Qognify has announced that it is enabling Southern Illinois University (SIU) to stream drone footage in real-time, securely, and with low latency. Integrating drones with its existing Ocularis video management system (VMS), also from Qognify, delivers additional operational, safety and security benefits including active shooter tests, evidence sharing, monitoring, maintenance and mapping.
Saving lives is an obvious reason why logistics is important for war-torn areas. But the importance wasn’t as apparent for other industries until we learned how firefighting logistics prohibited fire suppression. Meaning, the more firefighters focused on moving stuff, the less they spent on putting out fires. And that is why a wildfire grows from 10 acres to 10,000 acres overnight.
Percepto announced that the company has launched its market-leading industrial on-site autonomous drone solution in Singapore, through partnership with Certis. In October 2018, Certis announced that it has expanded its industry-leading ops-tech capabilities to deliver Security Plus (Security+) solutions. Today, Certis’ Security+ combines advanced security, facilities management, and customer service into a single holistic service, supported and underpinned by technology.
An August 2 memo cites ‘increased awareness of cyber vulnerabilities’ with drones from China’s market-leading DJI. The U.S. Army has ordered troops to stop using consumer drones made by Chinese manufacturer DJI, according to an Aug. 2 memo seen by Defense One and confirmed by two Army officials. “Cease all use, uninstall all DJI applications, remove all batteries/storage media from devices, and secure equipment for follow on direction,” reads the memo from Lt. Gen. Joseph H. Anderson, the Army’s deputy chief of staff for plans and operations. Why? The memo cited “increased awareness of cyber vulnerabilities associated with DJI products.” Service officials declined to elaborate.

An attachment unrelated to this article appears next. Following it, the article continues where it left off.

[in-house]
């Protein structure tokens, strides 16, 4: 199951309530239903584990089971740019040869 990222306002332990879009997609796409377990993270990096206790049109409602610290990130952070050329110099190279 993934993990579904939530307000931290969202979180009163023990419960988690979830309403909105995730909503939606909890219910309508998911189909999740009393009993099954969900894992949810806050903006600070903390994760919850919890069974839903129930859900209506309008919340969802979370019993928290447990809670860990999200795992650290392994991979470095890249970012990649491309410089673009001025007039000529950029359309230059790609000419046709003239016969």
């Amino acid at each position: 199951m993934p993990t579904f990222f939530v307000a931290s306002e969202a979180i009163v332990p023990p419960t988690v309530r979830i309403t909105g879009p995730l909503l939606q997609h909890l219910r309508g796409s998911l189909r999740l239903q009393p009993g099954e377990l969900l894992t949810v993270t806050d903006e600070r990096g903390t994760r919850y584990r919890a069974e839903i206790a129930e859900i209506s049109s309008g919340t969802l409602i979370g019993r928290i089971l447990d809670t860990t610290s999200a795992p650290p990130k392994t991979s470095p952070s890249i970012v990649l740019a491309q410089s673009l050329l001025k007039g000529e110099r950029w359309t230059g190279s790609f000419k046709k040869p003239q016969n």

In order to promote and advance autonomous security vehicles –ground, marine, and aerial– a security industry veteran is announcing the formation of the Autonomous Security Association. This trade association is a focused venue for autonomous security technology partners and market experts working with surveillance and security robotics to advance the understanding and awareness of the autonomous security marketplace. Autonomous Security Association focuses on the unmanned vehicles and robotics industry and supports all forms of platforms including ground, air, and marine vehicles coupled with a broad spectrum of robotic initiatives including commercial, medical, military, personal, and industrial security applications.
Whether the intent is to find lost seniors suffering from dementia or support a manhunt for fleeing suspects, police in Chula Vista, California, (just east of San Diego) are turning to drones for quick aerial intelligence. Alongside the city’s fire department, the Chula Vista Police Department (CVPD) is investing in the technology as a way to maximize time spent by officers on tactical operations.
Marke “Hoot” Gibson, the deputy administrator of the Federal Aviation Administration, said two of the biggest issues facing the FAA related to unmanned aviation systems, or drones, are privacy and preemption. Gibson said the FAA is not in the business of dealing with privacy, but there is a long history of case law dealing with traditional aviation. “However, it has generally dealt with noise and airports —this is personal use— it comes right in your back yard,” he said, referring to unmanned aircraft.